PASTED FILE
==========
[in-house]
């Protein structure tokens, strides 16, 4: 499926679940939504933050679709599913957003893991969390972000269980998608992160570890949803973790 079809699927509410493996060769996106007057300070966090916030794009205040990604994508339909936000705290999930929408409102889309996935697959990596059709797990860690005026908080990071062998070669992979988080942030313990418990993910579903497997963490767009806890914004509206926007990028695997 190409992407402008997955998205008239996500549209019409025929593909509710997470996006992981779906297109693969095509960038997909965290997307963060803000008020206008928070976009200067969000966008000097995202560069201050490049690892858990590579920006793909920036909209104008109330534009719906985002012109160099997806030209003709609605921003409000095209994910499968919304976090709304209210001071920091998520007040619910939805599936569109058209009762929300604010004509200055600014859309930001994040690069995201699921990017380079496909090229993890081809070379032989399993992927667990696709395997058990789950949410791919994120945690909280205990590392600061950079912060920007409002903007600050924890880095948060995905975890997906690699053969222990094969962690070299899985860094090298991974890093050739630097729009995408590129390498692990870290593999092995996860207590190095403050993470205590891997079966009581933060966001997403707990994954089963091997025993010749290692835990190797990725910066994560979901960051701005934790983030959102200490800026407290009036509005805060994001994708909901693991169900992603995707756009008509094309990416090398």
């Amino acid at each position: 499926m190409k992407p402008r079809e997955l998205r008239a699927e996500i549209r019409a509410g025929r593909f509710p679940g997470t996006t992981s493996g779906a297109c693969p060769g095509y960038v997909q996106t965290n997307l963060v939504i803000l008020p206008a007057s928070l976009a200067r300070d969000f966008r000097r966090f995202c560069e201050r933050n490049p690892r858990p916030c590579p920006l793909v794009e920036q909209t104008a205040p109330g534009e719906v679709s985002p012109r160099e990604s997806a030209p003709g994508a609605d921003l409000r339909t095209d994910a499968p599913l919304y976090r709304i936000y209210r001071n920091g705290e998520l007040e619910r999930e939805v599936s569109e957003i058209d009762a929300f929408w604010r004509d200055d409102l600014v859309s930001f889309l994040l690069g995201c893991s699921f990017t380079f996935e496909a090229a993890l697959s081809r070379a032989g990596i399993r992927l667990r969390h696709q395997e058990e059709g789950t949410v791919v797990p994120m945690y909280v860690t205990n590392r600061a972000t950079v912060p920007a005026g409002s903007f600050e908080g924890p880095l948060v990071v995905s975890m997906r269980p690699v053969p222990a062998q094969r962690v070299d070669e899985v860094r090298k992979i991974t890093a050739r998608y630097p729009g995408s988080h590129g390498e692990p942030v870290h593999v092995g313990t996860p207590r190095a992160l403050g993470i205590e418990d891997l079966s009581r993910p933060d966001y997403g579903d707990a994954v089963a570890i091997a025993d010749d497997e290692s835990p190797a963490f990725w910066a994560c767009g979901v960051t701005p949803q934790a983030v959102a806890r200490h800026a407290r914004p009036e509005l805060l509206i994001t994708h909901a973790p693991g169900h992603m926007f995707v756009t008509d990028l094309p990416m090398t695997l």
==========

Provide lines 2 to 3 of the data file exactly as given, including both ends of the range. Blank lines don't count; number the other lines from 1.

């Protein structure tokens, strides 16, 4: 499926679940939504933050679709599913957003893991969390972000269980998608992160570890949803973790 079809699927509410493996060769996106007057300070966090916030794009205040990604994508339909936000705290999930929408409102889309996935697959990596059709797990860690005026908080990071062998070669992979988080942030313990418990993910579903497997963490767009806890914004509206926007990028695997 190409992407402008997955998205008239996500549209019409025929593909509710997470996006992981779906297109693969095509960038997909965290997307963060803000008020206008928070976009200067969000966008000097995202560069201050490049690892858990590579920006793909920036909209104008109330534009719906985002012109160099997806030209003709609605921003409000095209994910499968919304976090709304209210001071920091998520007040619910939805599936569109058209009762929300604010004509200055600014859309930001994040690069995201699921990017380079496909090229993890081809070379032989399993992927667990696709395997058990789950949410791919994120945690909280205990590392600061950079912060920007409002903007600050924890880095948060995905975890997906690699053969222990094969962690070299899985860094090298991974890093050739630097729009995408590129390498692990870290593999092995996860207590190095403050993470205590891997079966009581933060966001997403707990994954089963091997025993010749290692835990190797990725910066994560979901960051701005934790983030959102200490800026407290009036509005805060994001994708909901693991169900992603995707756009008509094309990416090398």
């Amino acid at each position: 499926m190409k992407p402008r079809e997955l998205r008239a699927e996500i549209r019409a509410g025929r593909f509710p679940g997470t996006t992981s493996g779906a297109c693969p060769g095509y960038v997909q996106t965290n997307l963060v939504i803000l008020p206008a007057s928070l976009a200067r300070d969000f966008r000097r966090f995202c560069e201050r933050n490049p690892r858990p916030c590579p920006l793909v794009e920036q909209t104008a205040p109330g534009e719906v679709s985002p012109r160099e990604s997806a030209p003709g994508a609605d921003l409000r339909t095209d994910a499968p599913l919304y976090r709304i936000y209210r001071n920091g705290e998520l007040e619910r999930e939805v599936s569109e957003i058209d009762a929300f929408w604010r004509d200055d409102l600014v859309s930001f889309l994040l690069g995201c893991s699921f990017t380079f996935e496909a090229a993890l697959s081809r070379a032989g990596i399993r992927l667990r969390h696709q395997e058990e059709g789950t949410v791919v797990p994120m945690y909280v860690t205990n590392r600061a972000t950079v912060p920007a005026g409002s903007f600050e908080g924890p880095l948060v990071v995905s975890m997906r269980p690699v053969p222990a062998q094969r962690v070299d070669e899985v860094r090298k992979i991974t890093a050739r998608y630097p729009g995408s988080h590129g390498e692990p942030v870290h593999v092995g313990t996860p207590r190095a992160l403050g993470i205590e418990d891997l079966s009581r993910p933060d966001y997403g579903d707990a994954v089963a570890i091997a025993d010749d497997e290692s835990p190797a963490f990725w910066a994560c767009g979901v960051t701005p949803q934790a983030v959102a806890r200490h800026a407290r914004p009036e509005l805060l509206i994001t994708h909901a973790p693991g169900h992603m926007f995707v756009t008509d990028l094309p990416m090398t695997l």